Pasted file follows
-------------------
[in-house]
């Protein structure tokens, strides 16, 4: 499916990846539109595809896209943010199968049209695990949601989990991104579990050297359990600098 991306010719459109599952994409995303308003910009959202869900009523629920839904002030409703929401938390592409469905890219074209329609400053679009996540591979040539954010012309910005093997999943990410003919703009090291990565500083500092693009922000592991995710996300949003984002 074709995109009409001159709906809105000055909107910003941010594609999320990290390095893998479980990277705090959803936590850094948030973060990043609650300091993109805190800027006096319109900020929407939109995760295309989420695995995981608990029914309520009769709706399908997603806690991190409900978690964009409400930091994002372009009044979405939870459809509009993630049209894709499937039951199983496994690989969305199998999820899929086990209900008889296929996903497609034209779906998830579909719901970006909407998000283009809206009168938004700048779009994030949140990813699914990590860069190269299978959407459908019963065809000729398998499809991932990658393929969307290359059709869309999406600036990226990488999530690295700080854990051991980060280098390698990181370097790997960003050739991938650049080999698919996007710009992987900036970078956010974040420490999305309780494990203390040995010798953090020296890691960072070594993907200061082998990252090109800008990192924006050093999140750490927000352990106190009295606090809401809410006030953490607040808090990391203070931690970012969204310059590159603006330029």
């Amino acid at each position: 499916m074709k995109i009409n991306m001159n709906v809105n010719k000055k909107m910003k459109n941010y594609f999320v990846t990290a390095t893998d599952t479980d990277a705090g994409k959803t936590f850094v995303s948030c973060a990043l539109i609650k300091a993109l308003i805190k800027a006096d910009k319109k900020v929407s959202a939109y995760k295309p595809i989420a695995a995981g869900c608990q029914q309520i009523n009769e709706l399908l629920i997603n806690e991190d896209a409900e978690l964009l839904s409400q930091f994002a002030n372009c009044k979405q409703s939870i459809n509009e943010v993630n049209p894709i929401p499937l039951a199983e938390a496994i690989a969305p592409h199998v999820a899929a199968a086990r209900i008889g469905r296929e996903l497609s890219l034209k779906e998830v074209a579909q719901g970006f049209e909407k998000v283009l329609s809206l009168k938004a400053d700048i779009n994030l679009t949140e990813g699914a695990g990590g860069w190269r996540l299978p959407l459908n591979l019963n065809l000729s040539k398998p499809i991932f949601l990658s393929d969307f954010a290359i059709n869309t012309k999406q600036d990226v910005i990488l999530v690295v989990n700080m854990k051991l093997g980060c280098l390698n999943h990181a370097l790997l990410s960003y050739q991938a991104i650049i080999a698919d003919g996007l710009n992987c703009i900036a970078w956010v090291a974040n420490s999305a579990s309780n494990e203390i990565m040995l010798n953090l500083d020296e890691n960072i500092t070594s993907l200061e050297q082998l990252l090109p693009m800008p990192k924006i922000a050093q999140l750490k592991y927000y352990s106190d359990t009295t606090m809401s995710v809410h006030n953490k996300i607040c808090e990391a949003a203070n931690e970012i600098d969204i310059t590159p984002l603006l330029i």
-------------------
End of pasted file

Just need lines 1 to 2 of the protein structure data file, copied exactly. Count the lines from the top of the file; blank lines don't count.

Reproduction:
[in-house]
């Protein structure tokens, strides 16, 4: 499916990846539109595809896209943010199968049209695990949601989990991104579990050297359990600098 991306010719459109599952994409995303308003910009959202869900009523629920839904002030409703929401938390592409469905890219074209329609400053679009996540591979040539954010012309910005093997999943990410003919703009090291990565500083500092693009922000592991995710996300949003984002 074709995109009409001159709906809105000055909107910003941010594609999320990290390095893998479980990277705090959803936590850094948030973060990043609650300091993109805190800027006096319109900020929407939109995760295309989420695995995981608990029914309520009769709706399908997603806690991190409900978690964009409400930091994002372009009044979405939870459809509009993630049209894709499937039951199983496994690989969305199998999820899929086990209900008889296929996903497609034209779906998830579909719901970006909407998000283009809206009168938004700048779009994030949140990813699914990590860069190269299978959407459908019963065809000729398998499809991932990658393929969307290359059709869309999406600036990226990488999530690295700080854990051991980060280098390698990181370097790997960003050739991938650049080999698919996007710009992987900036970078956010974040420490999305309780494990203390040995010798953090020296890691960072070594993907200061082998990252090109800008990192924006050093999140750490927000352990106190009295606090809401809410006030953490607040808090990391203070931690970012969204310059590159603006330029």